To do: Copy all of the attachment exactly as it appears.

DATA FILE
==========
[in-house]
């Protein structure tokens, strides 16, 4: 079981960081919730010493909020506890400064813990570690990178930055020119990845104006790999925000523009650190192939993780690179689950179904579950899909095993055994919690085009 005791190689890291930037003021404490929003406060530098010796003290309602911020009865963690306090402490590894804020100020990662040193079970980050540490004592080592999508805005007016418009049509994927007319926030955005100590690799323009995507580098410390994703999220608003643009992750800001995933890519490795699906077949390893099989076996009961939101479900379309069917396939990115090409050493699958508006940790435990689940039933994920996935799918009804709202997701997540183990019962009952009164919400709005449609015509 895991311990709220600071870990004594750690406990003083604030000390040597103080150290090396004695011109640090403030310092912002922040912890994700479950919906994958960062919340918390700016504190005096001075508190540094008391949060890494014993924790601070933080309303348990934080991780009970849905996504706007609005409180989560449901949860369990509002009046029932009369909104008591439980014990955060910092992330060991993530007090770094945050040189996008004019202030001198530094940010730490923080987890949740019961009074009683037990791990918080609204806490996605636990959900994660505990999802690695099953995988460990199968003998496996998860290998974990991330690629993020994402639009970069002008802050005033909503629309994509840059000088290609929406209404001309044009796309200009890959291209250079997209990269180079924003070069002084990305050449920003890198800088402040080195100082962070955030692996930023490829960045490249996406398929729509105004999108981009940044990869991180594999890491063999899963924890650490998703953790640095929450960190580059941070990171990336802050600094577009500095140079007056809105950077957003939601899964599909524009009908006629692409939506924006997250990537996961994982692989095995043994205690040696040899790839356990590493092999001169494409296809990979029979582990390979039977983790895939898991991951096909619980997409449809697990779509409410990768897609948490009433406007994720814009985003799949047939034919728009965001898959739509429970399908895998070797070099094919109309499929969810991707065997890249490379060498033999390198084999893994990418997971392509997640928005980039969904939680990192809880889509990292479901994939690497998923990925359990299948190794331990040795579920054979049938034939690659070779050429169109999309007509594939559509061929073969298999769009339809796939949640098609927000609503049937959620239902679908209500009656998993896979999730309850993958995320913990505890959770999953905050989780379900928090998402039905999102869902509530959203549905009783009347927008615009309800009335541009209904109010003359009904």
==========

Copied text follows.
[in-house]
């Protein structure tokens, strides 16, 4: 079981960081919730010493909020506890400064813990570690990178930055020119990845104006790999925000523009650190192939993780690179689950179904579950899909095993055994919690085009 005791190689890291930037003021404490929003406060530098010796003290309602911020009865963690306090402490590894804020100020990662040193079970980050540490004592080592999508805005007016418009049509994927007319926030955005100590690799323009995507580098410390994703999220608003643009992750800001995933890519490795699906077949390893099989076996009961939101479900379309069917396939990115090409050493699958508006940790435990689940039933994920996935799918009804709202997701997540183990019962009952009164919400709005449609015509 895991311990709220600071870990004594750690406990003083604030000390040597103080150290090396004695011109640090403030310092912002922040912890994700479950919906994958960062919340918390700016504190005096001075508190540094008391949060890494014993924790601070933080309303348990934080991780009970849905996504706007609005409180989560449901949860369990509002009046029932009369909104008591439980014990955060910092992330060991993530007090770094945050040189996008004019202030001198530094940010730490923080987890949740019961009074009683037990791990918080609204806490996605636990959900994660505990999802690695099953995988460990199968003998496996998860290998974990991330690629993020994402639009970069002008802050005033909503629309994509840059000088290609929406209404001309044009796309200009890959291209250079997209990269180079924003070069002084990305050449920003890198800088402040080195100082962070955030692996930023490829960045490249996406398929729509105004999108981009940044990869991180594999890491063999899963924890650490998703953790640095929450960190580059941070990171990336802050600094577009500095140079007056809105950077957003939601899964599909524009009908006629692409939506924006997250990537996961994982692989095995043994205690040696040899790839356990590493092999001169494409296809990979029979582990390979039977983790895939898991991951096909619980997409449809697990779509409410990768897609948490009433406007994720814009985003799949047939034919728009965001898959739509429970399908895998070797070099094919109309499929969810991707065997890249490379060498033999390198084999893994990418997971392509997640928005980039969904939680990192809880889509990292479901994939690497998923990925359990299948190794331990040795579920054979049938034939690659070779050429169109999309007509594939559509061929073969298999769009339809796939949640098609927000609503049937959620239902679908209500009656998993896979999730309850993958995320913990505890959770999953905050989780379900928090998402039905999102869902509530959203549905009783009347927008615009309800009335541009209904109010003359009904």